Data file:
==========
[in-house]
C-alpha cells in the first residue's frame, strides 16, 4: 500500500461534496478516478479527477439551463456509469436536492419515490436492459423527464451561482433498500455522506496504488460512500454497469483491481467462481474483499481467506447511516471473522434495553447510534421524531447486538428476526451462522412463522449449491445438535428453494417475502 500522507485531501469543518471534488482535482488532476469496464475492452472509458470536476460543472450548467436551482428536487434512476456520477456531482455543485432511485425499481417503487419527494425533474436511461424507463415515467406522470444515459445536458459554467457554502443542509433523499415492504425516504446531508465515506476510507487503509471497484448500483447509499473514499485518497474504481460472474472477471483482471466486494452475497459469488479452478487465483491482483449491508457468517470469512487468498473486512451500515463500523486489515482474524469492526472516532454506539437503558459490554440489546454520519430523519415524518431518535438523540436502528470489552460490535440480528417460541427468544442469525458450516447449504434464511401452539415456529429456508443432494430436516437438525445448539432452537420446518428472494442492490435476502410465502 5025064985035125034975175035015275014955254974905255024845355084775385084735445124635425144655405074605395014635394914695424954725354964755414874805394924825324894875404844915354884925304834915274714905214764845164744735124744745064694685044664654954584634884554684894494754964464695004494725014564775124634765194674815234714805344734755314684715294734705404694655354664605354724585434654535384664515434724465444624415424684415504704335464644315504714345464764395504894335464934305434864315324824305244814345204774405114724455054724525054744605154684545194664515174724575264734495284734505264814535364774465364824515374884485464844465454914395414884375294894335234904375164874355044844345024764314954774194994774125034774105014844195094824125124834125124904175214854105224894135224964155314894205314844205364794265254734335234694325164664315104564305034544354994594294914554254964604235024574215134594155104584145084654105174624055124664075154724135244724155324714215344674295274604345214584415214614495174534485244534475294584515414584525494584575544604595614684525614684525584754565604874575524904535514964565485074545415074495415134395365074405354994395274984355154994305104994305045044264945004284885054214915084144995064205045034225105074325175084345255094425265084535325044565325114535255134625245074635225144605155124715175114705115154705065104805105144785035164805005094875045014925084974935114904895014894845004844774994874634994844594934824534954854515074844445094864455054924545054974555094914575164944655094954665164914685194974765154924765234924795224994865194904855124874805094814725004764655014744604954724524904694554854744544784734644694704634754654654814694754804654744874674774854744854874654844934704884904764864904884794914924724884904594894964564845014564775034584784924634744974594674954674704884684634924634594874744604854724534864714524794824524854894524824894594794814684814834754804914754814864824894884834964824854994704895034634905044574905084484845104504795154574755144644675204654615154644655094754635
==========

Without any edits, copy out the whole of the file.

[in-house]
C-alpha cells in the first residue's frame, strides 16, 4: 500500500461534496478516478479527477439551463456509469436536492419515490436492459423527464451561482433498500455522506496504488460512500454497469483491481467462481474483499481467506447511516471473522434495553447510534421524531447486538428476526451462522412463522449449491445438535428453494417475502 500522507485531501469543518471534488482535482488532476469496464475492452472509458470536476460543472450548467436551482428536487434512476456520477456531482455543485432511485425499481417503487419527494425533474436511461424507463415515467406522470444515459445536458459554467457554502443542509433523499415492504425516504446531508465515506476510507487503509471497484448500483447509499473514499485518497474504481460472474472477471483482471466486494452475497459469488479452478487465483491482483449491508457468517470469512487468498473486512451500515463500523486489515482474524469492526472516532454506539437503558459490554440489546454520519430523519415524518431518535438523540436502528470489552460490535440480528417460541427468544442469525458450516447449504434464511401452539415456529429456508443432494430436516437438525445448539432452537420446518428472494442492490435476502410465502 5025064985035125034975175035015275014955254974905255024845355084775385084735445124635425144655405074605395014635394914695424954725354964755414874805394924825324894875404844915354884925304834915274714905214764845164744735124744745064694685044664654954584634884554684894494754964464695004494725014564775124634765194674815234714805344734755314684715294734705404694655354664605354724585434654535384664515434724465444624415424684415504704335464644315504714345464764395504894335464934305434864315324824305244814345204774405114724455054724525054744605154684545194664515174724575264734495284734505264814535364774465364824515374884485464844465454914395414884375294894335234904375164874355044844345024764314954774194994774125034774105014844195094824125124834125124904175214854105224894135224964155314894205314844205364794265254734335234694325164664315104564305034544354994594294914554254964604235024574215134594155104584145084654105174624055124664075154724135244724155324714215344674295274604345214584415214614495174534485244534475294584515414584525494584575544604595614684525614684525584754565604874575524904535514964565485074545415074495415134395365074405354994395274984355154994305104994305045044264945004284885054214915084144995064205045034225105074325175084345255094425265084535325044565325114535255134625245074635225144605155124715175114705115154705065104805105144785035164805005094875045014925084974935114904895014894845004844774994874634994844594934824534954854515074844445094864455054924545054974555094914575164944655094954665164914685194974765154924765234924795224994865194904855124874805094814725004764655014744604954724524904694554854744544784734644694704634754654654814694754804654744874674774854744854874654844934704884904764864904884794914924724884904594894964564845014564775034584784924634744974594674954674704884684634924634594874744604854724534864714524794824524854894524824894594794814684814834754804914754814864824894884834964824854994704895034634905044574905084484845104504795154574755144644675204654615154644655094754635